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From Vincenzo Gianferrari Pini <vincenzo.gianferrarip...@praxis.it>
Subject Re: Innodb better?
Date Tue, 28 Jun 2005 20:26:23 GMT
Just to help make things clear, here are some snippets from the MySql 
documentation:

    [...]

    MySQL Server (version 3.23-max and all versions 4.0 and above)
    supports transactions with the |InnoDB| and |BDB| transactional
    storage engines. |InnoDB| provides /full/ |ACID| compliance. [...]

    The other non-transactional storage engines in MySQL Server (such as
    |MyISAM|) follow a different paradigm for data integrity called
    ``atomic operations.'' In transactional terms, |MyISAM| tables
    effectively always operate in |AUTOCOMMIT=1| mode. Atomic operations
    often offer comparable integrity with higher performance.

    [...]

    ``Atomic,'' in the sense that we mean it, is nothing magical. It
    only means that you can be sure that while each specific update is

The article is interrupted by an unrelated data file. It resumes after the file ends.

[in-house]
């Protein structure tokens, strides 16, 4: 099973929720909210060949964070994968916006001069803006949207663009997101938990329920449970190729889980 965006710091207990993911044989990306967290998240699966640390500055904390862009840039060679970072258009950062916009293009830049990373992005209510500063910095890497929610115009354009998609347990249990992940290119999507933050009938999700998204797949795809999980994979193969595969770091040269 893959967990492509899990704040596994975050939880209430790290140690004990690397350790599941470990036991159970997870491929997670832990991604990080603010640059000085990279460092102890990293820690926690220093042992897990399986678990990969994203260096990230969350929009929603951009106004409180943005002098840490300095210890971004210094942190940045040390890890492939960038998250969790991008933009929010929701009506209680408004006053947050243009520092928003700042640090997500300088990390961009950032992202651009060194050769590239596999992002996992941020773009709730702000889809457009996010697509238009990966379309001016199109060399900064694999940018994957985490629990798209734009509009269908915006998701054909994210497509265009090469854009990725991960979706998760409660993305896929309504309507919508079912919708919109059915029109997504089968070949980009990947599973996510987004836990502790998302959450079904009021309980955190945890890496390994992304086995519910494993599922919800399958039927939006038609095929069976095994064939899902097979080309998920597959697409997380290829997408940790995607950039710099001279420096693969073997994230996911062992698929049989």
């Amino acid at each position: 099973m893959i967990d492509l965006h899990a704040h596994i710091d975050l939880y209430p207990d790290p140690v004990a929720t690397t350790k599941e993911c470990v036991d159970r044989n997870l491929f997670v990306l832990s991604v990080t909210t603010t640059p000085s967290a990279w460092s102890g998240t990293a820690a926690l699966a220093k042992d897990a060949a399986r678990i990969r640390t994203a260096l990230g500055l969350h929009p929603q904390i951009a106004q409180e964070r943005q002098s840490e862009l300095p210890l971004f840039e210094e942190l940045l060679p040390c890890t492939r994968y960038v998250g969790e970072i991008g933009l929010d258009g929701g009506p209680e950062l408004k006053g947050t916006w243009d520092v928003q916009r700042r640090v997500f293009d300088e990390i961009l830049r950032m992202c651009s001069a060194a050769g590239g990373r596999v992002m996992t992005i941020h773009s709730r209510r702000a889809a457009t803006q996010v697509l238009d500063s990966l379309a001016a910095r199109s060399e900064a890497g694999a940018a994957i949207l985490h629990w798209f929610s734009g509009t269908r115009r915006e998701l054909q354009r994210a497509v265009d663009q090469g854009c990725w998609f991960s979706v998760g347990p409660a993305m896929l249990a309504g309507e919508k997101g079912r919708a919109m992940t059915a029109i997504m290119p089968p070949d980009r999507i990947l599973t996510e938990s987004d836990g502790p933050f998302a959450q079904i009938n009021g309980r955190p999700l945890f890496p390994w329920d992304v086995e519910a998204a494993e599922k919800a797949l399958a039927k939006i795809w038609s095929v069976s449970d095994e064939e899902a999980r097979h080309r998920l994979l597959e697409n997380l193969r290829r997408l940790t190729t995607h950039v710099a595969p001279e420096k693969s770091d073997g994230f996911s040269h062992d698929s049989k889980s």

running, no other user can interfere with it, and there will never
    be an automatic rollback (which can happen with transactional tables
    if you are not very careful). MySQL Server also guarantees that
    there will not be any dirty reads.

    [...]

It means that MyISAM works like having transactions containing a single 
update statement, offering row-level locking one at a time and being 
able to recover from crashes (in the worst case using myisamchk).

James for normal operations *does use transactions* (see 
org.apache.james.mailrepository.JDBCMailRepository#store(MailImpl mc)), 
but does only one update at a time. So MyISAM is perfectly appropriate 
and safe, and InnoDB row-level locking would bring no advantage. The 
real disadvantage od MyISAM is the occasional need to run *manually* the 
myisamchk utility, or setting up an appropriate startup script.

Because of such lack of automatic recovery in all situations, I feel 
much more confortable using InnoDB, but if performance is an issue 
MyISAM would perform better.

I did also setup a slave server, but just to have a second server always 
ready to run if the primary server is unable to restart, not for having 
better crash integrity. The synchronization is almost instantaneous.

Vincenzo

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